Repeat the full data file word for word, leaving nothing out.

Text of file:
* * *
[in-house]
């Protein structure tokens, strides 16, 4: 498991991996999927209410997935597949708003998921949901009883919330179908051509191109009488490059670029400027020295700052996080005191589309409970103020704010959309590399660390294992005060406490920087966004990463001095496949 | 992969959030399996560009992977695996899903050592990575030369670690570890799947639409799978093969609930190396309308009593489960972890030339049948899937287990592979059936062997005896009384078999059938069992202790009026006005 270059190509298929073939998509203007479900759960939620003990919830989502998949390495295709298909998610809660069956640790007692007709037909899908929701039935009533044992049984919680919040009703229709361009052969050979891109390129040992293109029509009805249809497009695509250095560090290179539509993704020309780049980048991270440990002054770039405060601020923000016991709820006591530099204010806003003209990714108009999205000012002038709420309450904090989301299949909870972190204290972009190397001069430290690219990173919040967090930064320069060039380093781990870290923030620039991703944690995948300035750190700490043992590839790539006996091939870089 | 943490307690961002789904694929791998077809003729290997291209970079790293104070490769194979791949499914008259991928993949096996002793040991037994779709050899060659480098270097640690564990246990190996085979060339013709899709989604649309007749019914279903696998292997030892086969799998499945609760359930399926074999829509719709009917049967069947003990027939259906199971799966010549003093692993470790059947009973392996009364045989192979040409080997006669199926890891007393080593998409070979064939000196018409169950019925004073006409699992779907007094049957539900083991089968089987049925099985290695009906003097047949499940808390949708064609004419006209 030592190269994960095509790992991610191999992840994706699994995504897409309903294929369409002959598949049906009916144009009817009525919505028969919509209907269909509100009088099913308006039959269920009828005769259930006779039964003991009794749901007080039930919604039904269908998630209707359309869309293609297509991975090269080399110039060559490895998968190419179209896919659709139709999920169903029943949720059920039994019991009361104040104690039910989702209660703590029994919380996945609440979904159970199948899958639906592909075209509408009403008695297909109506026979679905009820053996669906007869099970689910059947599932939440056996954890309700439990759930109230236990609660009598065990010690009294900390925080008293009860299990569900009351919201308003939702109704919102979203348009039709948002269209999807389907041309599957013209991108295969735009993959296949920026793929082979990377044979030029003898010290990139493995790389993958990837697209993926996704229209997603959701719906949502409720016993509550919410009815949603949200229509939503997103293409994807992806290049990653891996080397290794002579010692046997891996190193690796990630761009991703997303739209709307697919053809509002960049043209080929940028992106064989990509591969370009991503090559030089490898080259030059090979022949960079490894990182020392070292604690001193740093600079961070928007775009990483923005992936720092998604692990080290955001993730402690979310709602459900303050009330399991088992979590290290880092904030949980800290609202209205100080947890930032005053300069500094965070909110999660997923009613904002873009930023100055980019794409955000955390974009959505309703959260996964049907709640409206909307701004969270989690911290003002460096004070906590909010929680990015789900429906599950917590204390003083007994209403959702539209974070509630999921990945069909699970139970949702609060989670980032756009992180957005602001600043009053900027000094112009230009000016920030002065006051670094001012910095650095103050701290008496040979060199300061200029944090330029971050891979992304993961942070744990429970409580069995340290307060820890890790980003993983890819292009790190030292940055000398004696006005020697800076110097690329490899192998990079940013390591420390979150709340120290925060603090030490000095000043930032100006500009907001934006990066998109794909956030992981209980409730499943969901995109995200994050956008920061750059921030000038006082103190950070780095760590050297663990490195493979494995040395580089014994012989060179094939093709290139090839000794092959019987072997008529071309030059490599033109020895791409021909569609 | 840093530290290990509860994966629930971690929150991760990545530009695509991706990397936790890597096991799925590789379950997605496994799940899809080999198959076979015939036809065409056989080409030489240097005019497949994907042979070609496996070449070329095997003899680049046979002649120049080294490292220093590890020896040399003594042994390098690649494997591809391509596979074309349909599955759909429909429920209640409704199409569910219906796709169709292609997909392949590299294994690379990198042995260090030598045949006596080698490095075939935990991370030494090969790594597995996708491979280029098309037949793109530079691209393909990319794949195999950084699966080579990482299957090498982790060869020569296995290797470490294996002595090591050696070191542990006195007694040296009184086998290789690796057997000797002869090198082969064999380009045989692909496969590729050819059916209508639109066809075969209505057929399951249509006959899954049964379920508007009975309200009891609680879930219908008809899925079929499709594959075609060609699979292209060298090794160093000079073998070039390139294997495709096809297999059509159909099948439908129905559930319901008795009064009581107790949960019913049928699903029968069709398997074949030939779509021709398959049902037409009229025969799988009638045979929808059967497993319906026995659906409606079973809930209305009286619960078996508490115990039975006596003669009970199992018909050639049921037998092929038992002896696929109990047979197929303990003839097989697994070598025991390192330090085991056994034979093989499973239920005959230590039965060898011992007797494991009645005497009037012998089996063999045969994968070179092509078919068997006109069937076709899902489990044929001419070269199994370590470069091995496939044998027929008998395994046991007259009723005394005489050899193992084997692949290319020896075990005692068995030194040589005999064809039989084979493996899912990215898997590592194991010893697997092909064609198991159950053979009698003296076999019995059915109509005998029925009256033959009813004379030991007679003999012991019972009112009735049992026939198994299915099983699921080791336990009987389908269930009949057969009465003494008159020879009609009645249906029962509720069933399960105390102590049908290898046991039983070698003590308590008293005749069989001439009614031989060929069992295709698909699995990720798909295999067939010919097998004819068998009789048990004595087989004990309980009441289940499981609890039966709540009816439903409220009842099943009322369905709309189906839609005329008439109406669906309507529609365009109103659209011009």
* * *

[in-house]
């Protein structure tokens, strides 16, 4: 498991991996999927209410997935597949708003998921949901009883919330179908051509191109009488490059670029400027020295700052996080005191589309409970103020704010959309590399660390294992005060406490920087966004990463001095496949 | 992969959030399996560009992977695996899903050592990575030369670690570890799947639409799978093969609930190396309308009593489960972890030339049948899937287990592979059936062997005896009384078999059938069992202790009026006005 270059190509298929073939998509203007479900759960939620003990919830989502998949390495295709298909998610809660069956640790007692007709037909899908929701039935009533044992049984919680919040009703229709361009052969050979891109390129040992293109029509009805249809497009695509250095560090290179539509993704020309780049980048991270440990002054770039405060601020923000016991709820006591530099204010806003003209990714108009999205000012002038709420309450904090989301299949909870972190204290972009190397001069430290690219990173919040967090930064320069060039380093781990870290923030620039991703944690995948300035750190700490043992590839790539006996091939870089 | 943490307690961002789904694929791998077809003729290997291209970079790293104070490769194979791949499914008259991928993949096996002793040991037994779709050899060659480098270097640690564990246990190996085979060339013709899709989604649309007749019914279903696998292997030892086969799998499945609760359930399926074999829509719709009917049967069947003990027939259906199971799966010549003093692993470790059947009973392996009364045989192979040409080997006669199926890891007393080593998409070979064939000196018409169950019925004073006409699992779907007094049957539900083991089968089987049925099985290695009906003097047949499940808390949708064609004419006209 030592190269994960095509790992991610191999992840994706699994995504897409309903294929369409002959598949049906009916144009009817009525919505028969919509209907269909509100009088099913308006039959269920009828005769259930006779039964003991009794749901007080039930919604039904269908998630209707359309869309293609297509991975090269080399110039060559490895998968190419179209896919659709139709999920169903029943949720059920039994019991009361104040104690039910989702209660703590029994919380996945609440979904159970199948899958639906592909075209509408009403008695297909109506026979679905009820053996669906007869099970689910059947599932939440056996954890309700439990759930109230236990609660009598065990010690009294900390925080008293009860299990569900009351919201308003939702109704919102979203348009039709948002269209999807389907041309599957013209991108295969735009993959296949920026793929082979990377044979030029003898010290990139493995790389993958990837697209993926996704229209997603959701719906949502409720016993509550919410009815949603949200229509939503997103293409994807992806290049990653891996080397290794002579010692046997891996190193690796990630761009991703997303739209709307697919053809509002960049043209080929940028992106064989990509591969370009991503090559030089490898080259030059090979022949960079490894990182020392070292604690001193740093600079961070928007775009990483923005992936720092998604692990080290955001993730402690979310709602459900303050009330399991088992979590290290880092904030949980800290609202209205100080947890930032005053300069500094965070909110999660997923009613904002873009930023100055980019794409955000955390974009959505309703959260996964049907709640409206909307701004969270989690911290003002460096004070906590909010929680990015789900429906599950917590204390003083007994209403959702539209974070509630999921990945069909699970139970949702609060989670980032756009992180957005602001600043009053900027000094112009230009000016920030002065006051670094001012910095650095103050701290008496040979060199300061200029944090330029971050891979992304993961942070744990429970409580069995340290307060820890890790980003993983890819292009790190030292940055000398004696006005020697800076110097690329490899192998990079940013390591420390979150709340120290925060603090030490000095000043930032100006500009907001934006990066998109794909956030992981209980409730499943969901995109995200994050956008920061750059921030000038006082103190950070780095760590050297663990490195493979494995040395580089014994012989060179094939093709290139090839000794092959019987072997008529071309030059490599033109020895791409021909569609 | 840093530290290990509860994966629930971690929150991760990545530009695509991706990397936790890597096991799925590789379950997605496994799940899809080999198959076979015939036809065409056989080409030489240097005019497949994907042979070609496996070449070329095997003899680049046979002649120049080294490292220093590890020896040399003594042994390098690649494997591809391509596979074309349909599955759909429909429920209640409704199409569910219906796709169709292609997909392949590299294994690379990198042995260090030598045949006596080698490095075939935990991370030494090969790594597995996708491979280029098309037949793109530079691209393909990319794949195999950084699966080579990482299957090498982790060869020569296995290797470490294996002595090591050696070191542990006195007694040296009184086998290789690796057997000797002869090198082969064999380009045989692909496969590729050819059916209508639109066809075969209505057929399951249509006959899954049964379920508007009975309200009891609680879930219908008809899925079929499709594959075609060609699979292209060298090794160093000079073998070039390139294997495709096809297999059509159909099948439908129905559930319901008795009064009581107790949960019913049928699903029968069709398997074949030939779509021709398959049902037409009229025969799988009638045979929808059967497993319906026995659906409606079973809930209305009286619960078996508490115990039975006596003669009970199992018909050639049921037998092929038992002896696929109990047979197929303990003839097989697994070598025991390192330090085991056994034979093989499973239920005959230590039965060898011992007797494991009645005497009037012998089996063999045969994968070179092509078919068997006109069937076709899902489990044929001419070269199994370590470069091995496939044998027929008998395994046991007259009723005394005489050899193992084997692949290319020896075990005692068995030194040589005999064809039989084979493996899912990215898997590592194991010893697997092909064609198991159950053979009698003296076999019995059915109509005998029925009256033959009813004379030991007679003999012991019972009112009735049992026939198994299915099983699921080791336990009987389908269930009949057969009465003494008159020879009609009645249906029962509720069933399960105390102590049908290898046991039983070698003590308590008293005749069989001439009614031989060929069992295709698909699995990720798909295999067939010919097998004819068998009789048990004595087989004990309980009441289940499981609890039966709540009816439903409220009842099943009322369905709309189906839609005329008439109406669906309507529609365009109103659209011009």